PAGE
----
Willem Kroese & Julius Hendrix investigated the evolution of red-to-blue galaxies in the EAGLE simulations

Willem Kroese (left) and Julius Hendrix (right), bachelor students at Leiden University

Willem Kroese and Julius Hendrix have recently completed the bachelor research project at Leiden University. I have had the pleasure to be Willem & Julius’ main supervisor. The students investigated the physical origin of rejuvenation in galaxies using the EAGLE cosmological hydrodynamical simulations.

Rejuvenated galaxies are defined as galaxies that move from the red sequence onto the blue cloud. This behaviour is poorly understood and few cases have ever been observed. The EAGLE simulations are able to model rejuvenated galaxies on a large scale, making further research into their behaviour possible. Willem & Julius tracked the intrinsic u-r colour of galaxies, and found that rejuvenation in galaxies is not uncommon. 11% of central and 6% of satellite galaxies with masses above 10^10 M⊙ show some form of rejuvenation. Looking at the evolution of this rejuvenating sample reveals that rejuvenators generally are massive and elliptical in shape. They are also slightly more extended in size compared to galaxies with similar masses.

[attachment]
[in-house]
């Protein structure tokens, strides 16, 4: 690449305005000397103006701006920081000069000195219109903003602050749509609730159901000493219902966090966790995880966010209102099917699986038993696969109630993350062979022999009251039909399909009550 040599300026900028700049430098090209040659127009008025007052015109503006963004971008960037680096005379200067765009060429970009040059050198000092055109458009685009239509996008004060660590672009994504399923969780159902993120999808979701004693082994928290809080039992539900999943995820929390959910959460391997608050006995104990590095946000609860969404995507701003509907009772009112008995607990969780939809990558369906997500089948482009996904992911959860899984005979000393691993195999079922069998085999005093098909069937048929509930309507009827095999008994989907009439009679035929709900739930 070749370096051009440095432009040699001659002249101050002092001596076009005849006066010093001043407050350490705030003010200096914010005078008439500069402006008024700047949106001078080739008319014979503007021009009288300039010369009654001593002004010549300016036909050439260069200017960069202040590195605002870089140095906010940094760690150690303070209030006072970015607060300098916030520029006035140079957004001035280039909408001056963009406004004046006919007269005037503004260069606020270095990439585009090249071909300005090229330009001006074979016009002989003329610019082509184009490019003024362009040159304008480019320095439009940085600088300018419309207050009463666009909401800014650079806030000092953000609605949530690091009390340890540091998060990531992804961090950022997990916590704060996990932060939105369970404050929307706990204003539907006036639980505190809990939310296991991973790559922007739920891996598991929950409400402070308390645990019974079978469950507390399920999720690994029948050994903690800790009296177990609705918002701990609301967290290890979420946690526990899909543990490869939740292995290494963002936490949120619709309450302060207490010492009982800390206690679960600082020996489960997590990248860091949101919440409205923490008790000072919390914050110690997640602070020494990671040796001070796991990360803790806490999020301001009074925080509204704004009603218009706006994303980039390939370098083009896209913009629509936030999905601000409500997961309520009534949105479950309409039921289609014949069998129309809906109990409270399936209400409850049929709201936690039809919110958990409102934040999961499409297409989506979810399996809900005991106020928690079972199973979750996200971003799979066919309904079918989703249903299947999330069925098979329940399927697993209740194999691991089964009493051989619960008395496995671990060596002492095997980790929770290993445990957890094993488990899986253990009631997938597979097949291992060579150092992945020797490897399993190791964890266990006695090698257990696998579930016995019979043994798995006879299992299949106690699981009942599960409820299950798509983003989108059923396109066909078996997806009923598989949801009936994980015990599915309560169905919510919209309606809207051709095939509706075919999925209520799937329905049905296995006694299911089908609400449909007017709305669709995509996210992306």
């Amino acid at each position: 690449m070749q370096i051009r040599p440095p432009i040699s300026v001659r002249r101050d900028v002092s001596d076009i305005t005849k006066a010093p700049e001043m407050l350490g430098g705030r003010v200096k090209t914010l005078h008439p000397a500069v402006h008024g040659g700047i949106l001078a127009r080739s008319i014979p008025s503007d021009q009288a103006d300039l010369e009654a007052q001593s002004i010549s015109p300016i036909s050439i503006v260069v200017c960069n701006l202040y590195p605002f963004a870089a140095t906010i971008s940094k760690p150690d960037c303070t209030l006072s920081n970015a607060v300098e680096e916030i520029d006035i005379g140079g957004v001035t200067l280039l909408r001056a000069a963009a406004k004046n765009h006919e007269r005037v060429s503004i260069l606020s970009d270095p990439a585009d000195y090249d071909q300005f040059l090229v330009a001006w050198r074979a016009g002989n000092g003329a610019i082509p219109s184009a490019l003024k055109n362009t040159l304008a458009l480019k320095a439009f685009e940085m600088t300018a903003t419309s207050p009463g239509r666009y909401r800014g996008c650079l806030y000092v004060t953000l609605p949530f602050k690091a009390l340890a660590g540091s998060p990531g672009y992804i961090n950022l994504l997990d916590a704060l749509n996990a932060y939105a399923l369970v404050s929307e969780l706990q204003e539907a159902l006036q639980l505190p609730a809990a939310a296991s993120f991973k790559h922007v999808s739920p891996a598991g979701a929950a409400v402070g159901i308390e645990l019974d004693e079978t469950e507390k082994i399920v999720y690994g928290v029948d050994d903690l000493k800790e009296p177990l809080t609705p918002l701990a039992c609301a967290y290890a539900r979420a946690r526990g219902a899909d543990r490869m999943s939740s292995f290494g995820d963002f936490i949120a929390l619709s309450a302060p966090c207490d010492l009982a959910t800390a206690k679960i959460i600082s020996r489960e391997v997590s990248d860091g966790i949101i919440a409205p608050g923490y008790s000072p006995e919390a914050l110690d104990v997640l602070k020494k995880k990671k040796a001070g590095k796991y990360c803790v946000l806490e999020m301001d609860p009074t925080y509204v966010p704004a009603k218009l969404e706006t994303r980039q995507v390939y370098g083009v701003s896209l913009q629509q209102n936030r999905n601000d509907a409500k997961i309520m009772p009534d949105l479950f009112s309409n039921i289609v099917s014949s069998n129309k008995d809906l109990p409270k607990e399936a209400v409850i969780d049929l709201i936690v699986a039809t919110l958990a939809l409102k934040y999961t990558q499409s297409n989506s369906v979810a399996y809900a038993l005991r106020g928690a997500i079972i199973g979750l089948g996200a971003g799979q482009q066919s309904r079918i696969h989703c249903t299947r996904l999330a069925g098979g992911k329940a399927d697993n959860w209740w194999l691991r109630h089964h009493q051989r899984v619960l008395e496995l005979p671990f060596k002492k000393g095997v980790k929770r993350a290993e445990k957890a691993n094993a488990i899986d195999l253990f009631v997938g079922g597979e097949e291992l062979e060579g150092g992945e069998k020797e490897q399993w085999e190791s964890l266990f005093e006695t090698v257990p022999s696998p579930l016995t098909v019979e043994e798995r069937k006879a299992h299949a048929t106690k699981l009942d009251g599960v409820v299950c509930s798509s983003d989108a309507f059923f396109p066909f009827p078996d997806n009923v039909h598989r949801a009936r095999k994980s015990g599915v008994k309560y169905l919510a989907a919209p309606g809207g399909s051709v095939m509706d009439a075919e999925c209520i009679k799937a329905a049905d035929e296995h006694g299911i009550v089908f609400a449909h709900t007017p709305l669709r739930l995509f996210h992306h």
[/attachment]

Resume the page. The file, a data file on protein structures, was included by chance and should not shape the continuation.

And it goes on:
Willem & Julius made visualisations of these galaxies, and found that most central rejuvenator galaxies undergo minor or major merger events, and minor interactions with satellite galaxies before rejuvenation. Satellite rejuvenators show steady mass accretion and minor interactions before exhibiting rejuvenative behaviour. Rejuvenation seems more common in central galaxies because of the higher chance of interactions with other galaxies.

The students work will be published soon. Stay tuned!

Congratulations Willem! Congratulations Julius!